In vitro analyses of mitochondrial ATP/phosphate carriers from Arabidopsis thaliana revealed unexpected Ca(2+)-effects.

Lorenz A, Lorenz M, Vothknecht UC, Niopek-Witz S, Neuhaus HE, Haferkamp I - BMC Plant Biol. (2015)

Ca2+-impact on ATP and ADP transport of full-length and N-terminally truncated AtAPC2. Transport via recombinant AtAPC2 (a) and via the mutated version lacking its N-terminal domain (b). Import of [α32P]-ATP into Pi loaded proteoliposomes (black squares) and of [α32P]-ADP into ATP loaded vesicles (gray circles) was allowed for 5 min. Transport without CaCl2 was set to 100 % and transport in presence of rising concentrations of externally added CaCl2 (0 - 500 μM) was calculated accordingly. Data represent net values of ATP/Pi and ADP/ATP uptake minus the respective control (non-loaded vesicles) of three independent replicates. Standard errors are given
© Copyright Policy - OpenAccess
Related In: Results  -  Collection

License 1 - License 2
Show All Figures
getmorefigures.php?uid=PMC4595200&req=5

Fig3: Ca2+-impact on ATP and ADP transport of full-length and N-terminally truncated AtAPC2. Transport via recombinant AtAPC2 (a) and via the mutated version lacking its N-terminal domain (b). Import of [α32P]-ATP into Pi loaded proteoliposomes (black squares) and of [α32P]-ADP into ATP loaded vesicles (gray circles) was allowed for 5 min. Transport without CaCl2 was set to 100 % and transport in presence of rising concentrations of externally added CaCl2 (0 - 500 μM) was calculated accordingly. Data represent net values of ATP/Pi and ADP/ATP uptake minus the respective control (non-loaded vesicles) of three independent replicates. Standard errors are given
Mentions: Determination of Ca2+ impact on transport activity showed that ATP/Pi exchange via the mutated carrier was considerably stimulated by increasing Ca2+ concentrations (~3-fold). Moreover, the degree of Ca2+-dependent stimulation and the general course of the corresponding transport basically resembled that of the full-length protein (Fig. 3, black squares). Investigation of ADP uptake into ATP loaded liposomes revealed slight transport stimulation of the full-length protein by low Ca2+ concentrations (~35 % at 50 to 100 μM Ca2+), which approached saturation at higher concentrations (+60 %) (Fig. 3a, gray circles), whereas the corresponding transport of the truncated carrier version remained rather unaffected by moderate Ca2+ concentrations (+/− 10 % until 200 μM Ca2+) and became stimulated only at higher Ca2+ concentrations (+50 %) (Fig. 3b, gray circles).Fig. 3

Bottom Line: Moreover, investigation of a representative mutant APC protein revealed that the observed calcium effects on ATP transport did not primarily/essentially involve Ca(2+)-binding to the EF-hand motifs in the N-terminal domain of the carrier.Biochemical characteristics suggest that plant APCs can mediate net transport of adenine nucleotides and hence, like their pendants from animals and yeast, might be involved in the alteration of the mitochondrial adenine nucleotide pool.Although, ATP-Ca was identified as an apparent import substrate of plant APCs in vitro it is arguable whether ATP-Ca formation and thus the corresponding transport can take place in vivo.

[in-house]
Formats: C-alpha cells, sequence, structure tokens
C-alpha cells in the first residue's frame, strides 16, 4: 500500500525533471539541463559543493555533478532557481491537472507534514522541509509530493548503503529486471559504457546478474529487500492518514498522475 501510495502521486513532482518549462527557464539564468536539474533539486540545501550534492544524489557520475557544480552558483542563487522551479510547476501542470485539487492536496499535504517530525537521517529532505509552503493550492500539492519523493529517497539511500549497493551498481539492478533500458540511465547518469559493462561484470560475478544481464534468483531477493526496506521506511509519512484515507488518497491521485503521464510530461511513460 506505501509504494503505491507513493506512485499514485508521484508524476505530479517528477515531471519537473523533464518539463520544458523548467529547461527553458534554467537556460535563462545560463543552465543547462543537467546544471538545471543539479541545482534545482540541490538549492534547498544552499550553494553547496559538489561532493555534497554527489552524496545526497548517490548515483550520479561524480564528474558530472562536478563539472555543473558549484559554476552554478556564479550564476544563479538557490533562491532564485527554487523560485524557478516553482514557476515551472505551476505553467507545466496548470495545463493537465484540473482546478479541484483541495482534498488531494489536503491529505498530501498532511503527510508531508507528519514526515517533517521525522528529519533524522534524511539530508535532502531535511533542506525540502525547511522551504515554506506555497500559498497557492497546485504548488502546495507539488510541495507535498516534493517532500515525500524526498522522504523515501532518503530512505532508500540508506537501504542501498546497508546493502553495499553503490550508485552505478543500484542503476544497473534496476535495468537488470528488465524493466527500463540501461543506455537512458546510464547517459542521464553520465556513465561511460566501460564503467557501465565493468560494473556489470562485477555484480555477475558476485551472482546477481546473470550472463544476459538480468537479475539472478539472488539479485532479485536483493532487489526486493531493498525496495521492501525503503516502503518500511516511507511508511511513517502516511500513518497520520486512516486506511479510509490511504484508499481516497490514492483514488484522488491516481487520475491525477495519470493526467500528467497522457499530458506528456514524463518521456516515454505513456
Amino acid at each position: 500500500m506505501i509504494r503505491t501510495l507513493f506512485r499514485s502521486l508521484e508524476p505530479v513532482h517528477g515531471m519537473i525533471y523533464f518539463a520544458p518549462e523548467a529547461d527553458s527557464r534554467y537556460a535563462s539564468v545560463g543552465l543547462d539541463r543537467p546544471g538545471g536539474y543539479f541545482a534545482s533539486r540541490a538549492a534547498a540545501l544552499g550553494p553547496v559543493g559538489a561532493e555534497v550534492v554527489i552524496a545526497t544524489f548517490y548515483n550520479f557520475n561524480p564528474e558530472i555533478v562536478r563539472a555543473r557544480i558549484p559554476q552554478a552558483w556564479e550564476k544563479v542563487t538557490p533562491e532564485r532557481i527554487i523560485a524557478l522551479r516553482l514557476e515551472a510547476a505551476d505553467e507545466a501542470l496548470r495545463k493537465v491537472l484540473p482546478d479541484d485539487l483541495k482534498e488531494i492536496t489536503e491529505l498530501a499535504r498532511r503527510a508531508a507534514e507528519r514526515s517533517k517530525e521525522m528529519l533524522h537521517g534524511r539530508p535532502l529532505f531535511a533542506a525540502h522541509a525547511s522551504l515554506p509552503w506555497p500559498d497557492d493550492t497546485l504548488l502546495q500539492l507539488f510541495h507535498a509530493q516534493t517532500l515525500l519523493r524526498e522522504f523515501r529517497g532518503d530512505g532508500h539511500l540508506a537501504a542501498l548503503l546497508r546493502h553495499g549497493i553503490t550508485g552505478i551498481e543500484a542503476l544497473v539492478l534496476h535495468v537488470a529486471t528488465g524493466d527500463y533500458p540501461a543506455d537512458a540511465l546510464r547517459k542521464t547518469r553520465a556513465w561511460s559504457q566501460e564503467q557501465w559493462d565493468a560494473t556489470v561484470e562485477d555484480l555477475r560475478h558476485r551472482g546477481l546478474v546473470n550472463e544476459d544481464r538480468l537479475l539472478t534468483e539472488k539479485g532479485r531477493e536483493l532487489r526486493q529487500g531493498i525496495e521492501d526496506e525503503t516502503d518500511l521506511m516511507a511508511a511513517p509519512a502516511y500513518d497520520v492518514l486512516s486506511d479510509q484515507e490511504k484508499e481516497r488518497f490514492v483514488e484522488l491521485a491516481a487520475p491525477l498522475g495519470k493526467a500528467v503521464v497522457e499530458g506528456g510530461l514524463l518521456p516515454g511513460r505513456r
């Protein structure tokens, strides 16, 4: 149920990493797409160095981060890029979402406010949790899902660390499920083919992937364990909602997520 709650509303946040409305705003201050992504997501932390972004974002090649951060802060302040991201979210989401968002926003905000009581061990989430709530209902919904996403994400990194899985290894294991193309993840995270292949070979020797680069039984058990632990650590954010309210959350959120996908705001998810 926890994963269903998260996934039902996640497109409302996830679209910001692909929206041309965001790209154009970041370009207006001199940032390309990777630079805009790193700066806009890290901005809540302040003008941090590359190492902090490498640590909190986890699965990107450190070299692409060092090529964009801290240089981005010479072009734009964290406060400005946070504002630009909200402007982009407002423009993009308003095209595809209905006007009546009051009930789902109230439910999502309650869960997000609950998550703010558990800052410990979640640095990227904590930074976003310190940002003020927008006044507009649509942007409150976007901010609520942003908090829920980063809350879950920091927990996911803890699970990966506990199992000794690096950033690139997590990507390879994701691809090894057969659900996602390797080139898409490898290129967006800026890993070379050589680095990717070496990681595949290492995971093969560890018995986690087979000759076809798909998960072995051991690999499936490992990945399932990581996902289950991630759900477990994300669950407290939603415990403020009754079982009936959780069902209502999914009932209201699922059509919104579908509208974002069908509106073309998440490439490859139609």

View Article: PubMed Central - PubMed

Affiliation: Cellular Physiology/Membrane Transport, University of Kaiserslautern, 67653, Kaiserslautern, Germany. anlorenz@rhrk.uni-kl.de.

ABSTRACT

Background: Adenine nucleotide/phosphate carriers (APCs) from mammals and yeast are commonly known to adapt the mitochondrial adenine nucleotide pool in accordance to cellular demands. They catalyze adenine nucleotide--particularly ATP-Mg--and phosphate exchange and their activity is regulated by calcium. Our current knowledge about corresponding proteins from plants is comparably limited. Recently, the three putative APCs from Arabidopsis thaliana were shown to restore the specific growth phenotype of APC yeast loss-of-function mutants and to interact with calcium via their N-terminal EF--hand motifs in vitro. In this study, we performed biochemical characterization of all three APC isoforms from A. thaliana to gain further insights into their functional properties.

Results: Recombinant plant APCs were functionally reconstituted into liposomes and their biochemical characteristics were determined by transport measurements using radiolabeled substrates. All three plant APCs were capable of ATP, ADP and phosphate exchange, however, high preference for ATP-Mg, as shown for orthologous carriers, was not detectable. By contrast, the obtained data suggest that in the liposomal system the plant APCs rather favor ATP-Ca as substrate. Moreover, investigation of a representative mutant APC protein revealed that the observed calcium effects on ATP transport did not primarily/essentially involve Ca(2+)-binding to the EF-hand motifs in the N-terminal domain of the carrier.

Conclusion: Biochemical characteristics suggest that plant APCs can mediate net transport of adenine nucleotides and hence, like their pendants from animals and yeast, might be involved in the alteration of the mitochondrial adenine nucleotide pool. Although, ATP-Ca was identified as an apparent import substrate of plant APCs in vitro it is arguable whether ATP-Ca formation and thus the corresponding transport can take place in vivo.

No MeSH data available.


Related in: MedlinePlus